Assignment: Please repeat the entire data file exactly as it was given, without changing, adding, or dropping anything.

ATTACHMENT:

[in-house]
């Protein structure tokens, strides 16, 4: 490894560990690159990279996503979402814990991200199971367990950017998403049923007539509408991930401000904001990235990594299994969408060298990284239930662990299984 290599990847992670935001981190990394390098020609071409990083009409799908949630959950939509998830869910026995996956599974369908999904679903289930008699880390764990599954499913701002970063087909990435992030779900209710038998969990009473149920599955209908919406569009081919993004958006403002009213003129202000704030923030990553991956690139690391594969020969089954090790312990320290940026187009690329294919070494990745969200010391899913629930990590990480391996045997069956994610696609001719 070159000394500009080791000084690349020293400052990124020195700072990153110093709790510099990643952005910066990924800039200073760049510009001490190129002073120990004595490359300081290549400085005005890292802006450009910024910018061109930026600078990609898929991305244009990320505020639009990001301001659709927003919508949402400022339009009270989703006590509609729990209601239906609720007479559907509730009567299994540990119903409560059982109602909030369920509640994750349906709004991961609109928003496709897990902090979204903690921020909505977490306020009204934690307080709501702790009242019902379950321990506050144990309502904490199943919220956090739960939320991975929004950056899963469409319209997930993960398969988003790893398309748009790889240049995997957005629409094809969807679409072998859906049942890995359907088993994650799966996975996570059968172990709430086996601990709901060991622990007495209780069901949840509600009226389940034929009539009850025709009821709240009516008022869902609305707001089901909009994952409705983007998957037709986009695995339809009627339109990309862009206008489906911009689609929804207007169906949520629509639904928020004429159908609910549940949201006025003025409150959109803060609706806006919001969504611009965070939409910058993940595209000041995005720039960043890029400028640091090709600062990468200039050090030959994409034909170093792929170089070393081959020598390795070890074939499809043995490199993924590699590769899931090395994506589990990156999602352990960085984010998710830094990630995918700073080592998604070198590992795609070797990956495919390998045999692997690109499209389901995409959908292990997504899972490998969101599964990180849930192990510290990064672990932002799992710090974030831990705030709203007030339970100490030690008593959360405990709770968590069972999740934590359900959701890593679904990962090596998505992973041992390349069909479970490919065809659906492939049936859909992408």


[in-house]
């Protein structure tokens, strides 16, 4: 490894560990690159990279996503979402814990991200199971367990950017998403049923007539509408991930401000904001990235990594299994969408060298990284239930662990299984 290599990847992670935001981190990394390098020609071409990083009409799908949630959950939509998830869910026995996956599974369908999904679903289930008699880390764990599954499913701002970063087909990435992030779900209710038998969990009473149920599955209908919406569009081919993004958006403002009213003129202000704030923030990553991956690139690391594969020969089954090790312990320290940026187009690329294919070494990745969200010391899913629930990590990480391996045997069956994610696609001719 070159000394500009080791000084690349020293400052990124020195700072990153110093709790510099990643952005910066990924800039200073760049510009001490190129002073120990004595490359300081290549400085005005890292802006450009910024910018061109930026600078990609898929991305244009990320505020639009990001301001659709927003919508949402400022339009009270989703006590509609729990209601239906609720007479559907509730009567299994540990119903409560059982109602909030369920509640994750349906709004991961609109928003496709897990902090979204903690921020909505977490306020009204934690307080709501702790009242019902379950321990506050144990309502904490199943919220956090739960939320991975929004950056899963469409319209997930993960398969988003790893398309748009790889240049995997957005629409094809969807679409072998859906049942890995359907088993994650799966996975996570059968172990709430086996601990709901060991622990007495209780069901949840509600009226389940034929009539009850025709009821709240009516008022869902609305707001089901909009994952409705983007998957037709986009695995339809009627339109990309862009206008489906911009689609929804207007169906949520629509639904928020004429159908609910549940949201006025003025409150959109803060609706806006919001969504611009965070939409910058993940595209000041995005720039960043890029400028640091090709600062990468200039050090030959994409034909170093792929170089070393081959020598390795070890074939499809043995490199993924590699590769899931090395994506589990990156999602352990960085984010998710830094990630995918700073080592998604070198590992795609070797990956495919390998045999692997690109499209389901995409959908292990997504899972490998969101599964990180849930192990510290990064672990932002799992710090974030831990705030709203007030339970100490030690008593959360405990709770968590069972999740934590359900959701890593679904990962090596998505992973041992390349069909479970490919065809659906492939049936859909992408």